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2018 qualifying offer set at $17.4 million


Tim Dierkes of MLB Trade Rumors reports that Major League Baseball has set the qualifying offer for the offseason going into the 2018 season has been set at $17.4 million. That’s an increase of $200,000 over last year. The QO was $15.8 million in 2015, so the latest increase is comparatively tiny.

The qualifying offer value is derived by taking the average of the top 125 salaries across baseball. Teams who make a qualifying offer to a player who signs elsewhere receive a compensatory draft pick. Teams that sign a player who rejected a qualifying offer from another team give up their highest non-protected draft selection.

Players who were traded mid-season are ineligible to receive a qualifying offer.

The 2012-16 collective bargaining agreement introduced the qualifying offer system to baseball and it has since been altered to hinder free agents less when they hit the open market. Players that rejected qualifying offers tended to have trouble procuring contracts compared to similarly-skilled players without draft pick compensation attached to them because teams did not want to relinquish their picks. Now compensation is tied in part to revenue sharing and the luxury tax.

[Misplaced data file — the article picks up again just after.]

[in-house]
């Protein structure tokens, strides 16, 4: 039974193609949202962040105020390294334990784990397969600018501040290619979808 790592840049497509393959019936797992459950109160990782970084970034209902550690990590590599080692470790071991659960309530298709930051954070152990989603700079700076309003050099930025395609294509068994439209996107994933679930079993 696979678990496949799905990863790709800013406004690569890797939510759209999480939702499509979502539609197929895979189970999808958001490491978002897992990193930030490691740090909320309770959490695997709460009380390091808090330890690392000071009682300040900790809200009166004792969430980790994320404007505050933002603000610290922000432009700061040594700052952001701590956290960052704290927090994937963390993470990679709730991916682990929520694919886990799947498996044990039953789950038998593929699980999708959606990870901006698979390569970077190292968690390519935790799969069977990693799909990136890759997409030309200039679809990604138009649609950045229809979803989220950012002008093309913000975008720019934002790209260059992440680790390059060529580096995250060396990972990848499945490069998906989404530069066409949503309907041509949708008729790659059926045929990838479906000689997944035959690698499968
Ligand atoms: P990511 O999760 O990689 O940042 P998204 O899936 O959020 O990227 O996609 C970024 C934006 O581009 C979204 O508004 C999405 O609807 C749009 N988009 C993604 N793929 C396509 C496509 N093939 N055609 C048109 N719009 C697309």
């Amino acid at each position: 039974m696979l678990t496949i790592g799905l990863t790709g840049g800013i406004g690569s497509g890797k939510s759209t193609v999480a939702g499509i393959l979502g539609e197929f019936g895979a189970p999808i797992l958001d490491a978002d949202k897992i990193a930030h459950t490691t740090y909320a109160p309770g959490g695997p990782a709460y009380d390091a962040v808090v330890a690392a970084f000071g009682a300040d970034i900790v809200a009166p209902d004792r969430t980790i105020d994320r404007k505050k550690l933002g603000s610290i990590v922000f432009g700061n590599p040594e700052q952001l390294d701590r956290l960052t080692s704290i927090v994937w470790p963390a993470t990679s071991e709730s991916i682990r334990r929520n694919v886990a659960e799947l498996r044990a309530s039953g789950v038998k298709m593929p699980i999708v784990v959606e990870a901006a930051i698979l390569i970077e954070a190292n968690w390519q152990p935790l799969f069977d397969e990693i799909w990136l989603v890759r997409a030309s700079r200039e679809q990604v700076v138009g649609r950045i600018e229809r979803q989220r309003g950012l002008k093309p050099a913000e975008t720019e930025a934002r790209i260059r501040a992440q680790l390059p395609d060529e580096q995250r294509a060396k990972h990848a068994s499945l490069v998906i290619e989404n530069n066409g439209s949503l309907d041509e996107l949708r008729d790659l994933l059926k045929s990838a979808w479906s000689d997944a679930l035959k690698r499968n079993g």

Madison Bumgarner diagnosed with fractured left hand

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Giants ace left-hander Madison Bumgarner has been diagnosed with a fractured left hand, per a report from Henry Schulman of the San Francisco Chronicle. He’ll undergo surgery on Saturday to insert pins in his pinky knuckle, adds The Athletic’s Andrew Baggarly, and is expected miss anywhere from 4-6 weeks in recovery before he’s cleared to throw again. In a best-case scenario, the lefty will be ready to pitch again before the All-Star break, but nothing is set in stone just yet.

Bumgarner suffered the fracture during the third inning of Friday’s Cactus League game against the Royals. Whit Merrifield returned a line drive up the middle and the ball deflected off the top of Bumgarner’s pitching hand before bouncing into the infield. He chased after the ball but was unable to pick it up, and was immediately visited by manager Bruce Bochy and a team trainer before exiting the game.

The 28-year-old southpaw was gearing up for a massive comeback after losing significant playing time with an injury in 2017. During his tumultuous run with the Giants last year, he missed nearly three months on the disabled list after spraining his shoulder and bruising his ribs in a dirt bike accident. He finished the season with a 4-9 record in 17 starts and a 3.32 ERA (his first 3.00+ ERA since 2012), 1.6 BB/9 and 8.2 SO/9 over 111 innings. The Giants suffered as well; by season’s end, their pitching staff ranked seventh-worst in the National League with a cumulative 4.58 ERA and 10.1 fWAR.

This is the second massive injury the Giants’ rotation has sustained this week after right-hander Jeff Samardzija was diagnosed with a strained pectoral muscle on Thursday. “Horrible news for us,” Bochy told reporters after Friday’s game. “That’s all you can say about it. There’s nothing you can do but push on.”